Welsh faith leaders take part in Lessons from Srebrenica

Remembering Srebrenica took a group of Welsh faith leaders to Srebrenica during the middle of October, for the first time bringing together a delegation entirely made up of a large number of denominations. The following offers their collective thoughts, beginning with the unity that they came to feel as a group.

For Vimla Patel OBE “it was an amazing opportunity, and the memories, the persons and experiences shared will live long in my memory.” Abdul-Azim Ahmed, Muslim Youth Wales & Muslim Council of Wales, echoed these sentiments revealing that: “The experience was amazing, moving, heart-breaking at times, and incredibly hopeful at times. The opportunity to learn such important lessons, not alone but with a group, was valuable beyond measure. No doubt there will many from the delegation who will be able to act as witnesses to the suffering and atrocities in Srebrenica to others.”

Father Gareth Jones, Catholic Chaplain at Cardiff University revealed that: “The memories of our group’s time together and the people and experiences shared will live long in my memory and be the subject of much prayerful reflection.”

Much like previous visits, the visit provided an unforgettable insight into an event of which many delegates previously had little knowledge. Vimla sums this sentiment up well with her comments describing the trip as “very awakening and heart aching”.  She goes onto say that “meeting with the mothers of victims was very touching.  I salute those mothers for their courage and patience.  May God bless them with peace.”

Jim Stewart, Evangelical Alliance Wales, echoed this sentiment with: “It was a truly unforgettable time and we were all touched by the Bosnian people and the suffering they have gone through. I hope that our experience in Bosnia will bear much fruit in our communities.”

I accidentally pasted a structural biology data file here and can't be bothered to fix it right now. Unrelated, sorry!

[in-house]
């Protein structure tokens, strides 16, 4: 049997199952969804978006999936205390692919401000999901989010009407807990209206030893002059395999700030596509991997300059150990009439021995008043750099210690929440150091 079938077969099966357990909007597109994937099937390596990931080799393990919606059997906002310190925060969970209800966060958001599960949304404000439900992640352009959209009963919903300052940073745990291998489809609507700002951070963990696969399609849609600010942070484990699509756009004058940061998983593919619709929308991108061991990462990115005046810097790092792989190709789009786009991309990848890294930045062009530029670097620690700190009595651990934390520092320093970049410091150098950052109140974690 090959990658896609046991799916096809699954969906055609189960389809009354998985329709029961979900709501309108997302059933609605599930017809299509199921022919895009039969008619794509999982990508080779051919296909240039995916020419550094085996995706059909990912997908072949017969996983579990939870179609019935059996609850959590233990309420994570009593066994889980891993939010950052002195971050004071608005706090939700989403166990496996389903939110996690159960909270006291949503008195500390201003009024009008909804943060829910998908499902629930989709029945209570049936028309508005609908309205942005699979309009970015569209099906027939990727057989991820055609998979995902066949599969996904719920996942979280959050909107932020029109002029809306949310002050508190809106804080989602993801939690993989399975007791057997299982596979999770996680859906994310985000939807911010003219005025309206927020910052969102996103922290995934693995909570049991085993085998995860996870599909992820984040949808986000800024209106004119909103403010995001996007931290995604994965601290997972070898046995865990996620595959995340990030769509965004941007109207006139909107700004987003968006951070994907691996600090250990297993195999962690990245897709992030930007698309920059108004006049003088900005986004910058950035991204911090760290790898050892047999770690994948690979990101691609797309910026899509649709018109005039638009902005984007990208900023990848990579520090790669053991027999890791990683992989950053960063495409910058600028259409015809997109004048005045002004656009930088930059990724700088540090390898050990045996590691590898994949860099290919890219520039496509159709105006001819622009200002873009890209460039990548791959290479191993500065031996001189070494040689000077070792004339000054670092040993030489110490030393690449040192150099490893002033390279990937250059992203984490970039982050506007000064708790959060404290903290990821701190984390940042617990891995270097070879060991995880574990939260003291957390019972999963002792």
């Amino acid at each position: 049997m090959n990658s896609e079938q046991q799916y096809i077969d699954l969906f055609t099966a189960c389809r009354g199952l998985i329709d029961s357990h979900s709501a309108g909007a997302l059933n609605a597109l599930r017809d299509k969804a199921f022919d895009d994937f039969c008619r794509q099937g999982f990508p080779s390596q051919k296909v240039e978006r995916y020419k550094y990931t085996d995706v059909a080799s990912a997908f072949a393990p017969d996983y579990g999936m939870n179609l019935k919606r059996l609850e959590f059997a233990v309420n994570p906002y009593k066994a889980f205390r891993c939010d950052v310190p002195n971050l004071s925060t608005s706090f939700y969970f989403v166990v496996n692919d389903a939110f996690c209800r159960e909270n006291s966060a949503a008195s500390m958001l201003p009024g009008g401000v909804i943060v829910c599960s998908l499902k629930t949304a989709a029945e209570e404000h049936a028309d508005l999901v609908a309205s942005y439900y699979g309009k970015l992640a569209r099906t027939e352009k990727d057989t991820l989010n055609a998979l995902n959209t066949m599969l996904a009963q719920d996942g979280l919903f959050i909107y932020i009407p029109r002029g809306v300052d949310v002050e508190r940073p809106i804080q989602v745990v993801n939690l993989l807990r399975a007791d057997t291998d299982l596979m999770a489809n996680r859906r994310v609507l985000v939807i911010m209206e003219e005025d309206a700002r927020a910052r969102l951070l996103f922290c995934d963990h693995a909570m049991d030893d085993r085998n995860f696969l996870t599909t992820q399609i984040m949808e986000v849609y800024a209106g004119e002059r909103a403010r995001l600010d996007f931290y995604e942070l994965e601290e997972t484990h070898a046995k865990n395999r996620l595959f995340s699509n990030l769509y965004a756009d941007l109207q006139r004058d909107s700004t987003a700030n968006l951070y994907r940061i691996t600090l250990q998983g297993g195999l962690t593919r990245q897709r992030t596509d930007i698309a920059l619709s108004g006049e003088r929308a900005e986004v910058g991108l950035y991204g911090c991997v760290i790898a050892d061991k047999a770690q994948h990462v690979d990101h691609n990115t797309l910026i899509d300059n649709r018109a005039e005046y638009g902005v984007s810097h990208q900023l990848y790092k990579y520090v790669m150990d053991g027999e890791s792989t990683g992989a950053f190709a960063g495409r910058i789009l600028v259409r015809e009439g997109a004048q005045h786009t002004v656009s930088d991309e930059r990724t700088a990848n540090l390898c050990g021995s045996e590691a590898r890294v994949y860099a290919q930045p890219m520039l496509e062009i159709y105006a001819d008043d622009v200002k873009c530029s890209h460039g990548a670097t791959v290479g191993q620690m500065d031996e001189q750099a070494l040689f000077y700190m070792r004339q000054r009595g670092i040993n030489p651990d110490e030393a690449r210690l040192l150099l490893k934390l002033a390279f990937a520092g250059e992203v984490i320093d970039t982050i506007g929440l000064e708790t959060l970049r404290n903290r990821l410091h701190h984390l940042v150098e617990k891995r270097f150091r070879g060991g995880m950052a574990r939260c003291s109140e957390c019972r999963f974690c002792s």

For others the visit was a transformative experience. Mohammed Alamgir Ahmed describes being shaken to “the core of me, and it’s extremely difficult to try to explain to others why”. He goes onto say that “having seen, heard and experienced all that I did through Remembering Srebrenica my outlook has changed completely. I experienced true courage and bravery and emotional resilience that is incomparable with anything we have in Wales.”

A positive aspect that has emerged for Mohammed is his greater appreciation of the greater safety and security of the UK, to which he adds “I have realised my problems are insufficient when compared to those who went through the war in Bosnia.”
Unsurprisingly, many of the delegates returned wanting to foster positive change. Nirmala Pisavadia, Hindu Council of Wales, has “already started sharing our experiences and information about Srebrenica and the genocide. On the plane I was sitting next to a lady from Bulgaria and she wanted to learn all about our trip and in the end she said ‘you have opened my eyes to atrocities, many of which I had no knowledge about’. She was nearly in tears.”

Dr Nafis Ahmad, retired Justice of the Peace in County Gwent has pledged that: “God willing I will make people aware of this in public community action I attend at different organisations. I have already started talking to people about my experience…and hope that tomorrow will be better and safer  by learning these lessons.”

Summing up what so many have taken away from their visit to the country, Stanley Soffa, Jewish Reform Synagogue, reveals that: “The genocide in Bosnia should remind us that all too often members of our different faiths are the subject of terrible acts of discrimination and violence and that the phrase ‘never again’ can only be brought to fruition by members of these different faiths getting to know each other and accepting that while we currently may have irreconcilable differences there are many, many similarities upon which we can try to build a future of common acceptance, understanding and goodness.”